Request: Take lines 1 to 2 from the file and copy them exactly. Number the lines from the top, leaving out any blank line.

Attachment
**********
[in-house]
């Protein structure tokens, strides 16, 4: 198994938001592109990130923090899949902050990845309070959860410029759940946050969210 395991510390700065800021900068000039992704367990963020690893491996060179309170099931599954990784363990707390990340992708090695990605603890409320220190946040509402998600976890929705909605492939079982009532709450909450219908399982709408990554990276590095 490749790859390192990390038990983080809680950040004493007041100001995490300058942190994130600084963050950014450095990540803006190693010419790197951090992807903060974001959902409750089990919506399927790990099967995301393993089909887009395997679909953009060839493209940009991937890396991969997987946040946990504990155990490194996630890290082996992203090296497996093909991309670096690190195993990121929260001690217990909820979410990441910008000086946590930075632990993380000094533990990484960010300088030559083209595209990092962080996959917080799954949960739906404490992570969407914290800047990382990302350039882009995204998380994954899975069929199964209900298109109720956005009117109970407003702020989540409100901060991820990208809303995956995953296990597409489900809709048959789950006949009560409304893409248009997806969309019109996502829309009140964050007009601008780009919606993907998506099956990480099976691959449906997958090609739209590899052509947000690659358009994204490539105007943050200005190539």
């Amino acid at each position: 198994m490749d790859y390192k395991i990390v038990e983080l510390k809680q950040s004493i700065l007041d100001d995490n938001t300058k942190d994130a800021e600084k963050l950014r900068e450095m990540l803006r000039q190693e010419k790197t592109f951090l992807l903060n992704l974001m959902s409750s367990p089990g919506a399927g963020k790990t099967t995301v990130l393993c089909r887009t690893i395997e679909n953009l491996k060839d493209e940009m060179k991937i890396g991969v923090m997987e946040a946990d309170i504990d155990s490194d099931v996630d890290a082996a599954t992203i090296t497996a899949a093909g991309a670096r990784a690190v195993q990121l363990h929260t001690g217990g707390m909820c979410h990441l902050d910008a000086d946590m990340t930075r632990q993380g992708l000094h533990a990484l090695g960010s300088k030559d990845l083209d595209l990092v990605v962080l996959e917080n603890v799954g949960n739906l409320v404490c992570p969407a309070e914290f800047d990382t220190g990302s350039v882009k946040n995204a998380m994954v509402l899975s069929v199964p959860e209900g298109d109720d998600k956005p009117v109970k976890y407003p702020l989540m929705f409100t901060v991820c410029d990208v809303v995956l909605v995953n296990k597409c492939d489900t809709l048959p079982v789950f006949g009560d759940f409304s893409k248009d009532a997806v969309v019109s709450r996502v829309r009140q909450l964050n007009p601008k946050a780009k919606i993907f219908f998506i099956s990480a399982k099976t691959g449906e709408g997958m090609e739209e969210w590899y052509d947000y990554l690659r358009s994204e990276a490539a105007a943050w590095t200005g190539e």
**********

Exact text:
[in-house]
């Protein structure tokens, strides 16, 4: 198994938001592109990130923090899949902050990845309070959860410029759940946050969210 395991510390700065800021900068000039992704367990963020690893491996060179309170099931599954990784363990707390990340992708090695990605603890409320220190946040509402998600976890929705909605492939079982009532709450909450219908399982709408990554990276590095 490749790859390192990390038990983080809680950040004493007041100001995490300058942190994130600084963050950014450095990540803006190693010419790197951090992807903060974001959902409750089990919506399927790990099967995301393993089909887009395997679909953009060839493209940009991937890396991969997987946040946990504990155990490194996630890290082996992203090296497996093909991309670096690190195993990121929260001690217990909820979410990441910008000086946590930075632990993380000094533990990484960010300088030559083209595209990092962080996959917080799954949960739906404490992570969407914290800047990382990302350039882009995204998380994954899975069929199964209900298109109720956005009117109970407003702020989540409100901060991820990208809303995956995953296990597409489900809709048959789950006949009560409304893409248009997806969309019109996502829309009140964050007009601008780009919606993907998506099956990480099976691959449906997958090609739209590899052509947000690659358009994204490539105007943050200005190539």